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Wednesday, February 8, 2006

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Vanity Fare, cont.

Six Degrees of Separation
Moreover, while we were in school at SIPA it was rumored that Alec himself was already somewhat famous. For it was said that “Six Degrees of Separation,” the John Guare play that was later made into a movie starring budding rap star-cum-actor Will Smith, was in fact about Alec’s family.

As the story goes, Six Degrees was inspired by the true story of David Hampton, a teenage African-American hustler who conned his way into the homes of Manhattan's white upper-class elite.

Born and raised in the suburban bore of Buffalo, New York, David was a star-struck and unhappy teen when he arrived in New York City in 1981. Desperate to stake his claim as an aspiring artist, one night he and a friend were trying to get into the renowned Studio 54, the darling nightclub of the Disco era in New York City, and they decided to wing it. David’s friend decided to pose as Gregory Peck's son, while David went along with the posture, pretending to be the son of Sidney Poitier. Striking a lode of fool’s gold, they were ushered in as celebrities.

Suddenly David realizes he has a secret passageway into the glamorous life and he begins assuming and abusing his new persona by telling restaurant managers he was there to meet his father, Sidney Poitier; subsequently beguiling a free meal, after his father conveniently becomes “detained on business.”

However, the authorities soon caught up with David, and in October 1983 he is arrested for being an imposter who swindled more than a dozen people into letting him in to their homes. Those he duped included Melanie Griffith; Gary Sinise; Calvin Klein; Jay Iselin, the president of WNET; and tonight’s host—Osborn Elliot. He had persuaded some by saying that he was a friend of their children, others by claiming that he had missed his plane to LA with all his luggage on board, and still others with the lie that his money and belongings had been stolen. Most gave him money in return for his beguiling performance.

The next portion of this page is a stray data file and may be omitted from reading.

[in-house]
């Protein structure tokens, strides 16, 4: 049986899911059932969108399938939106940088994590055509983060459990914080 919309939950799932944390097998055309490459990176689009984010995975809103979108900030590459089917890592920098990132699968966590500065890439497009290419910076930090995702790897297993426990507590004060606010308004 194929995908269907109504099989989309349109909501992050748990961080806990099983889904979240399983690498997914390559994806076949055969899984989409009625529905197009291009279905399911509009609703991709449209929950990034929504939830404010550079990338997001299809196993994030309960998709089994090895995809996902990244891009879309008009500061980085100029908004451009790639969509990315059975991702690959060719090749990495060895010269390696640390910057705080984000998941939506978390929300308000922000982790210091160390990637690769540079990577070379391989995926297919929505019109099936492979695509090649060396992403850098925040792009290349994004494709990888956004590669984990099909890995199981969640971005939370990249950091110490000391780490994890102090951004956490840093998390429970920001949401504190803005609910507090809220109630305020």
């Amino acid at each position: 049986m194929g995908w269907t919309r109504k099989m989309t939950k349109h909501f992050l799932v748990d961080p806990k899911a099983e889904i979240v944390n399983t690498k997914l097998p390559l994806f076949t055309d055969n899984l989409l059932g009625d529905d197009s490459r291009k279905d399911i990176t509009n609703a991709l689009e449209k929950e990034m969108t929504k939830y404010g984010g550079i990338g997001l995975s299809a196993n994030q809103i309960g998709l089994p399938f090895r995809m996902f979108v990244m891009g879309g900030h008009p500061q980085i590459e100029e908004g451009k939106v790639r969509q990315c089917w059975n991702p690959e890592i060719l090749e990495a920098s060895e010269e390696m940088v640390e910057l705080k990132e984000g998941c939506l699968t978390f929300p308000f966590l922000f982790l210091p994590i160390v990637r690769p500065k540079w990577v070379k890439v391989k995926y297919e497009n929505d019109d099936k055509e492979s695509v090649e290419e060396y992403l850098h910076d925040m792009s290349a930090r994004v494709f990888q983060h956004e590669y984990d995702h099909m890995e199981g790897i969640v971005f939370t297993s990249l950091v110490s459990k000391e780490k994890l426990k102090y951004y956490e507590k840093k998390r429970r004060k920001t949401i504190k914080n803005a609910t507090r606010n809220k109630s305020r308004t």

My friend Alec happened to be one of those friends that happened to be away, and John Guare the playwright, happened to be a friend of two of the subsequently duped hosts – Osborn and Inger Elliott who were quite upset when they found this "celebrity" in bed with another man the morning after they graciously let him into their home. After thoroughly investigating Hampton’s case, Gaure concluded that David’s story, a young man obsessed with the creation of celebrity, would be the ideal subject for a play. He was particularly fascinated by the notion of "who we let into our lives." And thus a star was born when Six Degrees of Separation opened at Lincoln Center in May 1990, and immediately became an overnight sensation.

Next: 16 Years Later

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